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Is Mexico going to be the next country to legalize recreational cannabis?

Mexico could soon become the third country in the world to legalize the “adult-use” of cannabis. The approaching deadline came after Mexico’s Supreme Court effectively declared that the country’s ban on recreational cannabis was illegal earlier this year. Despite this, there is still some argument over how far regulations should go, particularly in regards to recreational cannabis.

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Mexico will be forced to put regulations in place that will allow the use of cannabis for medicinal purposes in 2020. This was ordered by the Supreme Court of Justice when it ruled that a complete ban on cannabis consumption is unconstitutional, as it prevents free access to health care. Despite this progress, there are still arguments about whether new regulations should cover recreational cannabis or just medical.

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Cannabis regulation in Mexico 

The ruling came at an important moment as talks regarding a complete regulation that allows and promotes cannabis markets for both medical and recreational purposes have almost completely stopped.

More than 70 initiatives have been presented, and consensus has not yet been reached. Among other issues, many parties want to ensure that deregulation also adequately includes the decriminalization of cannabis consumption, and that the new industry will also include small producers and ways to guarantee the quality of the product.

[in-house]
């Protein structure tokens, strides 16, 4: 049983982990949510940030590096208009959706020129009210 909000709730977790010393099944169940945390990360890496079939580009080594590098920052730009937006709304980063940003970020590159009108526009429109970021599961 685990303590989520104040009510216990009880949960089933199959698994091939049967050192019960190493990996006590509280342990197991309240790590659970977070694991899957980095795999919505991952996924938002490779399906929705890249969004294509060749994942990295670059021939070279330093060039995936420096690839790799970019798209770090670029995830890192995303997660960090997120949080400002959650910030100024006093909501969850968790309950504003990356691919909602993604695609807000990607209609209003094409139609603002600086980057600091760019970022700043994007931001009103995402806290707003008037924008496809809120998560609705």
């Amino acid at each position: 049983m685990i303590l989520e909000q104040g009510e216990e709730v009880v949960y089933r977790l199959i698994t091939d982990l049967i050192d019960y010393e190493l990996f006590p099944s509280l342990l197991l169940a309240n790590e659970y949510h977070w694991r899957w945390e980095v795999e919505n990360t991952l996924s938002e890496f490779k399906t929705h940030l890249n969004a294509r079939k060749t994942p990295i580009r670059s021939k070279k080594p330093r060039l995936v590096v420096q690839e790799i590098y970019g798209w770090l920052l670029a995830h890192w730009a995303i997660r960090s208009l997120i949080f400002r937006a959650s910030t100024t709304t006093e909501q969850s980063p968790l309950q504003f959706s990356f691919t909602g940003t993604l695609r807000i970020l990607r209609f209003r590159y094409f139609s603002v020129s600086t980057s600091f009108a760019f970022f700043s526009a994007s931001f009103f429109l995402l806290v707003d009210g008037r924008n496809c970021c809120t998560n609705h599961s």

Cannabis-derived medicine

According to the coordinator of Morena’s party in the Senate, Ricardo Monreal, the only thing left to do is to “cool down” the debate, and as a matter of fact, the General Health Law was modified in 2017 to allow the use of cannabis-derived medicines in the country.

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The victory for those who need therapeutic treatments based on THC (the active compound of cannabis) was only halfway: the General Health Secretariat had to build the corresponding regulations within a maximum period of 180 days.

The deadline passed but nothing changed. Eventually, a patient with epilepsy, using a valid prescription for cannabidiol oil, filed an appeal for protection before the Supreme Court and the Second Chamber later granted it. Not only did it allow him to use the medical treatment, but this also allowed for a further 180 working days for the Ministry of Health to build the regulations. As a first step, the Senate is in favor of cannabis legalization.

Virtually every party in the Senate has stated that they are in favor of legalizing cannabis, most of them even willing to allow for the use of cannabis for recreational purposes. In 2019, the Senate held an open parliament on the regulation of cannabis.

Even so, total legalization is still not favored by most Mexicans, the details were revealed by the Belisario Dominguez Institute. In the exercise cited by La Razón, it turned out that 45% of Mexicans accept total legalization for recreational cannabis and 42% reject it, leaving 5% who are in favor of medical use but not recreational use.

(Featured image by NickyPe via Pixabay)

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First published in Xataka México, a third-party contributor translated and adapted the article from the original. In case of discrepancy, the original will prevail.

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Saul spends his days searching for the latest breakthrough Fintech technology, he also has a keen interest in social investing and how it can help developing economies stand on their own two feet.